Absence from work is snow joke!
Snow can have both a positive and negative impact on pubs. Rural pubs can be isolated by the snow with customers unable to reach them whereas city pubs can actually do quite well as customers flock to their local rather than travelling further afield. Generally those pubs in parts of the country which have had significant snow fall will have experienced low custom, problems with deliveries and most likely staffing issues. One certainty is that some of you will have had staff unable to show up for work because of the snow. This article explains your options on dealing with staff absences brought about by the bad weather.
A Child is Born
A festive tale and timely reminder of the danger of the Christmas party.
Take care with references
A recent case highlights the care that employers should take with references. An ex-employer can be liable for a future loss of earnings, and potentially expensive compensation, for giving a bad reference to an ex-employee.
Protecting your licence by managing your staff
In this article we are focusing on managing staff to protect your licence in light of the change to the offence of persistently selling alcohol to persons under the age of 18 in the Licensing Act 2003 and mandatory condition on age verification which comes into effect on 1st October.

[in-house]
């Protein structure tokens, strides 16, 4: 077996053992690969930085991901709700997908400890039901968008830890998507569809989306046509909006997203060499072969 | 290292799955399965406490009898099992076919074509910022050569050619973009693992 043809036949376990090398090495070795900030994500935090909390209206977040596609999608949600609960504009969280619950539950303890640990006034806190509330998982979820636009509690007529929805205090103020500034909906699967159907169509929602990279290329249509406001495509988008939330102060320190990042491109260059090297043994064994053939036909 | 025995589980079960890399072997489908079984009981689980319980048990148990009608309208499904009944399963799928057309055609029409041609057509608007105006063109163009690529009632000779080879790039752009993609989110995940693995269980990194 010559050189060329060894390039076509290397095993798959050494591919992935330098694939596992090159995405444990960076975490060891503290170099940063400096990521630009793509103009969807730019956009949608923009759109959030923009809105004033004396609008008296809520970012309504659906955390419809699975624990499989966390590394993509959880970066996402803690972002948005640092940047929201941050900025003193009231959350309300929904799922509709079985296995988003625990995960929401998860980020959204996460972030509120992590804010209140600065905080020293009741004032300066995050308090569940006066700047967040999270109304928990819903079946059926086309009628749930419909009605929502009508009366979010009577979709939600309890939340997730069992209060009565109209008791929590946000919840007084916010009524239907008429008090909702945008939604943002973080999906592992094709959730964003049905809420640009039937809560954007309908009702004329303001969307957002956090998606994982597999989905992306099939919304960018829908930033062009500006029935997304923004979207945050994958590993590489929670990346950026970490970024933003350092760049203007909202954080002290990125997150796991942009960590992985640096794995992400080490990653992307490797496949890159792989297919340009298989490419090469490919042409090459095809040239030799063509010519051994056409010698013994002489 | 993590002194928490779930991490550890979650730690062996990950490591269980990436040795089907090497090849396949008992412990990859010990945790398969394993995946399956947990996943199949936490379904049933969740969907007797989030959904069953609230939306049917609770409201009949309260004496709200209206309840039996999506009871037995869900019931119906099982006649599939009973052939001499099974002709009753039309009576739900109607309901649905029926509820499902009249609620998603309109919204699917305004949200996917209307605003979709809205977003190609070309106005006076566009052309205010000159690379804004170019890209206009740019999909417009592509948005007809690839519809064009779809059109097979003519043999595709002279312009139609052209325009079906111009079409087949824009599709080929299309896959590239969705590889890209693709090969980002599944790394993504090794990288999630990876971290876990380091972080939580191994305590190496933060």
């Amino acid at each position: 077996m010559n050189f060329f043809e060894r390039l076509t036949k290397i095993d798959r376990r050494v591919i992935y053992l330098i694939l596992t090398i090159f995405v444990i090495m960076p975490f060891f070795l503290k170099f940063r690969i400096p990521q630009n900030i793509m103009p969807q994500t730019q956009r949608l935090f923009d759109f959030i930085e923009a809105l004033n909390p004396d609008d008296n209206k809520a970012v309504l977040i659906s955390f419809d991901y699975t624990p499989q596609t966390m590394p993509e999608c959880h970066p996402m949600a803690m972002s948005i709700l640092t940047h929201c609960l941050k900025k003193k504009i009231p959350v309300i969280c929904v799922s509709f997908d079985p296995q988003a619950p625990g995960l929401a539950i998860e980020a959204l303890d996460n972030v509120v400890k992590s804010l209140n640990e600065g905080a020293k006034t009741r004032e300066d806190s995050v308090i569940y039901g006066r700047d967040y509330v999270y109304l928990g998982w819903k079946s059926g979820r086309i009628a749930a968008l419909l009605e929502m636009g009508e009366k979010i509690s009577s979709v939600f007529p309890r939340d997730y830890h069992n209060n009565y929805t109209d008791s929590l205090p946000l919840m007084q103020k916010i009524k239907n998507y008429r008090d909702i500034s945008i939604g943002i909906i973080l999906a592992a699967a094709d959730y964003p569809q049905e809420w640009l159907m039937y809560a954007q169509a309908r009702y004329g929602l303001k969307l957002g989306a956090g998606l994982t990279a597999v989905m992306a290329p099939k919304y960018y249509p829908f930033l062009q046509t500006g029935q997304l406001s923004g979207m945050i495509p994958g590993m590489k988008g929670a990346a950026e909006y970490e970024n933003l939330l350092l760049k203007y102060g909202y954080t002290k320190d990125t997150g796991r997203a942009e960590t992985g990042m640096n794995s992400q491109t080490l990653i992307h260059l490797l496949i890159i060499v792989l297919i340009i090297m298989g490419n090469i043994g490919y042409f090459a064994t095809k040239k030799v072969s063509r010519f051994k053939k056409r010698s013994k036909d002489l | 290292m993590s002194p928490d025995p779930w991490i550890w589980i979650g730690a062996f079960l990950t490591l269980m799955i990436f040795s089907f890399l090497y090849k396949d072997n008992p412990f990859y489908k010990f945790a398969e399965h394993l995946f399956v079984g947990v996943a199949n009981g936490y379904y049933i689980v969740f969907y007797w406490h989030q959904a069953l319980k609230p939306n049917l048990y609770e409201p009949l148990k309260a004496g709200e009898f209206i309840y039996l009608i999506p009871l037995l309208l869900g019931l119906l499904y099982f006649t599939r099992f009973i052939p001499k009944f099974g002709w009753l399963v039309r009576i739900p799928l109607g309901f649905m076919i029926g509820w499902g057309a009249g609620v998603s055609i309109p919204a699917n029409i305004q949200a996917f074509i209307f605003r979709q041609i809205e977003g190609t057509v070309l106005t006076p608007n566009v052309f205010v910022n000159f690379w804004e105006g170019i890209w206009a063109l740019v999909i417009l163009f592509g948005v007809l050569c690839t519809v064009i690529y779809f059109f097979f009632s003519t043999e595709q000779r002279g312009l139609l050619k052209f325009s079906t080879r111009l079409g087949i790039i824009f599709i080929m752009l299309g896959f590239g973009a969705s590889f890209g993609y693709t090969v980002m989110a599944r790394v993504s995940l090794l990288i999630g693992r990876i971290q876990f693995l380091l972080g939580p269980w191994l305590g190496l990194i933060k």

Suspending staff when conducting investigations
In cases where an employee’s actions could amount to gross misconduct, suspension is an option. Alleged theft from the till or a bottle of vodka from the stock, helping themselves to the top shelf whilst on duty, abusive behaviour towards customers, colleagues or discriminatory behaviour could all be considered gross misconduct.
Dressing down for Summer? 2010
A case earlier this year involving a male police trainee, highlights the issues we have to consider when dealing with dress codes. You have the right to impose a policy on staff dress, appearance and uniforms. What is appropriate appearance is up to you and should be based on needs of the business and on what is acceptable in law. Health and safety and unlawful discrimination should be considered.